Pegida’s first UK march: frightening consequences for British unity?
The Germany-based, right-wing group Pegida (Patriotic Europeans against the Islamification of the West) held its first UK protest on Saturday 28th February, striking up worry and ridicule alike from the general public in the run up to the event.
The growing state of extremism within British communities has been an issue of increasing relevance, but will there be frightening consequences for Britain as a result of this first Pegida march?
After the announcement, many called for the protest to be banned, noting that the German chancellor Angela Merkel has already dubbed the group as racist. Bradford MP George Galloway, who represents the Respect Party, said: “Freedom of speech has its limits. I can’t shout ‘fire’ in a crowded cinema; no one can racially abuse or threaten another person without legal consequences. So I don’t accept that Pegida, an openly racist party from abroad, has the right to spew hatred on our streets.”
As it transpired, many agreed. Despite Pegida’s “peaceful” demonstration gaining approximately 400 followers, a counter-protest against their “anti-Islamification” message won the numbers battle, with around 2,000 people gathered just 100 yards away in support of multicultural group Newcastle Unites.
Although there were five arrests and one incidence of violence broke out, the two groups were kept relatively separate by police forces. At the rally Matthew Pope, leader of Pegida, spoke about fearing a loss of culture and praised the Brits who came out in support. He also mentioned that the group was negotiating with the Metropolitan police to hold a rally in London in late March.
It is worrying that there was even a single person willing to support such a narrow-minded group such as Pegida. Presently, tensions between communities are high; resultantly, the future stability of British and international society is continuously scrutinised and analysed.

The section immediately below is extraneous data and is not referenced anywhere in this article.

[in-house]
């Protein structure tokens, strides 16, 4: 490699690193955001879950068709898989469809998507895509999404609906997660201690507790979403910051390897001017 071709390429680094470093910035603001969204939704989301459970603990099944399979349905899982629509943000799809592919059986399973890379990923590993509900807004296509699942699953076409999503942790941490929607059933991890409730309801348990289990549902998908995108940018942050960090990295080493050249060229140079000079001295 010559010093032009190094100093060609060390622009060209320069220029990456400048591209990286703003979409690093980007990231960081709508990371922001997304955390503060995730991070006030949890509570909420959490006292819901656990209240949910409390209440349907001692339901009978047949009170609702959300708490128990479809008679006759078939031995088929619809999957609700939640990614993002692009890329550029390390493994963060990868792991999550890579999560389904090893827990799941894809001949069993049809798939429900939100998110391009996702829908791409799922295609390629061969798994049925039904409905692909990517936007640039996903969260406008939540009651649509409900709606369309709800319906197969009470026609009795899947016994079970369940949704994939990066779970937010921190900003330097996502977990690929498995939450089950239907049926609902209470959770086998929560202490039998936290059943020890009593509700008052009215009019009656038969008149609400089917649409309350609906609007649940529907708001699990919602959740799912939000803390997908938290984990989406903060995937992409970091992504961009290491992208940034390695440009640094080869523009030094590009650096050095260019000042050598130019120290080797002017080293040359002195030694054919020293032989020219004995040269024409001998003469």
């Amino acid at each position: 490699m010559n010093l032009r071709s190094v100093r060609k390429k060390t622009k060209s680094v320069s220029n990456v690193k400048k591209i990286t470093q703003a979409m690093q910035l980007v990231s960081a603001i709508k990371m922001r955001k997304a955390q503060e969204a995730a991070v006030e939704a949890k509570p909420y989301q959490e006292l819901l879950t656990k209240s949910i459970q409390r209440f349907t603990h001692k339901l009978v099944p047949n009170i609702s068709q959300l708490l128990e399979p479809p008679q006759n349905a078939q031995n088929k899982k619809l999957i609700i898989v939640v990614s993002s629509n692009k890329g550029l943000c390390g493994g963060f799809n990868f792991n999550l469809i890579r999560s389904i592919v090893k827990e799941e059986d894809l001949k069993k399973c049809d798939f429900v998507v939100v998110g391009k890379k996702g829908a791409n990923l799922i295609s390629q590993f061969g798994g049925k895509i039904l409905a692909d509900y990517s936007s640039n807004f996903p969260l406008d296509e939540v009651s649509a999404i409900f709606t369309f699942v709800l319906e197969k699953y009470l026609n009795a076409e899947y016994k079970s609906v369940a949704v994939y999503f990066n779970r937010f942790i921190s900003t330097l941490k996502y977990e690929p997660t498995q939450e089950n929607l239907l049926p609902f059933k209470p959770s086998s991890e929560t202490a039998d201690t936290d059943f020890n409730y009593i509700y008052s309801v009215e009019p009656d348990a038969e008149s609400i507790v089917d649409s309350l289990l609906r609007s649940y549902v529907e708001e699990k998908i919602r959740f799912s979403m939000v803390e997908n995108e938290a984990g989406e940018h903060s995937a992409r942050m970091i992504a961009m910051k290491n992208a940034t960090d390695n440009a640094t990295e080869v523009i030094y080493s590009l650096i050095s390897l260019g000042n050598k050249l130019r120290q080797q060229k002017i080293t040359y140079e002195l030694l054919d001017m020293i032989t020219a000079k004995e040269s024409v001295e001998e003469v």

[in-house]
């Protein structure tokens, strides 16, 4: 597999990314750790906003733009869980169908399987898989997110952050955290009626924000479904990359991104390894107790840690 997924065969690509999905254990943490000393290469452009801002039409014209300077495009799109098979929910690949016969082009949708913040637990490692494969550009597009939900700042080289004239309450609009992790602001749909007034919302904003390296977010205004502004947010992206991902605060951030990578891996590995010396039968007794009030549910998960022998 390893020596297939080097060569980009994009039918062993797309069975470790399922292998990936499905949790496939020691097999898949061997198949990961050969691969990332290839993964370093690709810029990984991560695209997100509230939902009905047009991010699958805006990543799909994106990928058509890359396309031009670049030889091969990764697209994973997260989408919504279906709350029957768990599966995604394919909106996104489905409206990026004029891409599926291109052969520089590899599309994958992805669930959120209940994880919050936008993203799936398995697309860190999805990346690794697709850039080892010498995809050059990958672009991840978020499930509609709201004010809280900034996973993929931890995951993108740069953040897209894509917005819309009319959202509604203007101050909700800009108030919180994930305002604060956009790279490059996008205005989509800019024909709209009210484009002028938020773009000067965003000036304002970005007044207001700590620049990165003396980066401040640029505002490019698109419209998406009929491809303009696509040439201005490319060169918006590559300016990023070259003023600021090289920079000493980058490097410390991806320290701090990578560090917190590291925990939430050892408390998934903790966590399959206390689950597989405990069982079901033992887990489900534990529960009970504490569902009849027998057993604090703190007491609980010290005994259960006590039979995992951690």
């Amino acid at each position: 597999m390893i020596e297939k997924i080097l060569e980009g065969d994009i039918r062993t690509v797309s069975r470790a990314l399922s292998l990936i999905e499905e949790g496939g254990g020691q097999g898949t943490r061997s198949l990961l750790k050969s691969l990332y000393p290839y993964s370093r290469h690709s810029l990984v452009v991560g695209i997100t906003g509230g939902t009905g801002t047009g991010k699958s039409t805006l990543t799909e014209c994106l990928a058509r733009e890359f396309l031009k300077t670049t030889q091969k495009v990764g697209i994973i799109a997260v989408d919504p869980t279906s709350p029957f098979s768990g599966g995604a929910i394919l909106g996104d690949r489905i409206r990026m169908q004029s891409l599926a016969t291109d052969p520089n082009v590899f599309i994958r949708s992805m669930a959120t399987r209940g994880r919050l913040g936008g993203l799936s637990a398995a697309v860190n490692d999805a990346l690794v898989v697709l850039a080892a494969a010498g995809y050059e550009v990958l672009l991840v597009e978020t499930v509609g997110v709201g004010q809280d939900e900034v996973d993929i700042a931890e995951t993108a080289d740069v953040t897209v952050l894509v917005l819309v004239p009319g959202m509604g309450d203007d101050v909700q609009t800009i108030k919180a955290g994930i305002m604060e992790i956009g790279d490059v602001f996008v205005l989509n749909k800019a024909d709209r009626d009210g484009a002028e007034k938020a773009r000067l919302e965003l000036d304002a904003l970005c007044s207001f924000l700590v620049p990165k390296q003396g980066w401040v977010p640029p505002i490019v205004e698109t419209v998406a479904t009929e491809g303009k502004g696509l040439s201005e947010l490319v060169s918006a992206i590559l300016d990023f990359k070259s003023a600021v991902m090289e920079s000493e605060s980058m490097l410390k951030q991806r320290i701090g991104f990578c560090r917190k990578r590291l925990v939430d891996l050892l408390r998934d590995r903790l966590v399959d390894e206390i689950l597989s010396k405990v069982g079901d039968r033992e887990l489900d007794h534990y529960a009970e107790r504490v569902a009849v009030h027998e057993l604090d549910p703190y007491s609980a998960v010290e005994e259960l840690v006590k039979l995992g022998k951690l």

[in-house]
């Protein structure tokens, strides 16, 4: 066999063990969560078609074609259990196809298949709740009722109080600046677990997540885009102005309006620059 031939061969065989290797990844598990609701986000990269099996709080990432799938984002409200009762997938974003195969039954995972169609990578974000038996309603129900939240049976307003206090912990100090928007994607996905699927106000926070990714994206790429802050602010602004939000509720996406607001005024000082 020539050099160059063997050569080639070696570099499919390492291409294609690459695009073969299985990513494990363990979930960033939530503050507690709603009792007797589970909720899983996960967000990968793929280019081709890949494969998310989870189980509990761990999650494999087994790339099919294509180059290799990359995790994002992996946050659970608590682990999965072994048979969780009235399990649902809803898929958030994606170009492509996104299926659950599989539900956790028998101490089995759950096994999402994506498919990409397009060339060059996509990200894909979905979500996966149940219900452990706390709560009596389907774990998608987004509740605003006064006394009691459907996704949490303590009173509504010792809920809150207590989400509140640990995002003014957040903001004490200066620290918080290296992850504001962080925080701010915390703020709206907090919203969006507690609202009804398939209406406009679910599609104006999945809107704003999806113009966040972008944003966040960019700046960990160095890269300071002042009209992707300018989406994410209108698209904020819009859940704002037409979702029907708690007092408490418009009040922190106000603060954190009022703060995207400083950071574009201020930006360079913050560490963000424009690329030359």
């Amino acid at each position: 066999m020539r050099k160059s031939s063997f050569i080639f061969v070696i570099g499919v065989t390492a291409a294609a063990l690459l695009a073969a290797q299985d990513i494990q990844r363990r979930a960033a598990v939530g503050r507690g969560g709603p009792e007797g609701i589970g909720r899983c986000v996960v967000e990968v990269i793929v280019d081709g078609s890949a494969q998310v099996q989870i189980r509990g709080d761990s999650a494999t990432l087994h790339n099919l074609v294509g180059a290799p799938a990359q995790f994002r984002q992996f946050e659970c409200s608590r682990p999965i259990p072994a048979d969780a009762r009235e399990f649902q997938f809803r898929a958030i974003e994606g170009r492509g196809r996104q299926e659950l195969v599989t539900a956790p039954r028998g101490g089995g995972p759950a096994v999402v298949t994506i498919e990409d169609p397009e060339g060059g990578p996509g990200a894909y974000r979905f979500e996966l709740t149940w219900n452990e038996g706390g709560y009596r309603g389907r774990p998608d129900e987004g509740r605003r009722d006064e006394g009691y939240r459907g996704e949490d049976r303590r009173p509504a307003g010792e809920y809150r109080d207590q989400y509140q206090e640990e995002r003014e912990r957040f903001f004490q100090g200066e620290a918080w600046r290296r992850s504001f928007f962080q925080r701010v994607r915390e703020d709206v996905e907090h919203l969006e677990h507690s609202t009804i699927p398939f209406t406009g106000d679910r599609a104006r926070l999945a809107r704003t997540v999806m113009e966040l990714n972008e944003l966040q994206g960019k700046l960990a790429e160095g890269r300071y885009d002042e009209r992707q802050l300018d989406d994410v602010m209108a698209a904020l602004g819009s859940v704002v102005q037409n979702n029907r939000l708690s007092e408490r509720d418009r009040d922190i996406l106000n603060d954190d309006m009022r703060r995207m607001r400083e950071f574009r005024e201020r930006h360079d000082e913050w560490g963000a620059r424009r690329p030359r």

It is crucial that people fight not for the segregation of certain groups, but for their unity. Despite the number of counter-protesters far outnumbering Pegida campaigners, it should be recognised that those in support of the German group have not only chosen to isolate those of an Islamic faith, but have also elected to isolate themselves within British society. Inevitably, this continuance of societal dichotomy could easily lead to more unrest in the near future.
The prospect of further demonstrations from this self-titled “public awareness campaign” group only confirms that extremism is an issue which needs to be addressed in a peaceful and educated manner. Upon Galloway’s calls for the home secretary to “nip this in the bud,” the overwhelming support for the counter-protest in Newcastle inspires hope for an open acceptance of multiculturalism in Britain, in the face of the myriad of unsettling news stories that have plagued the media for many years.
There is a long way to go, but the events of Saturday were a credit to a majority of Newcastle residents who have drawn vital attention to the power of speaking up for a worthy cause.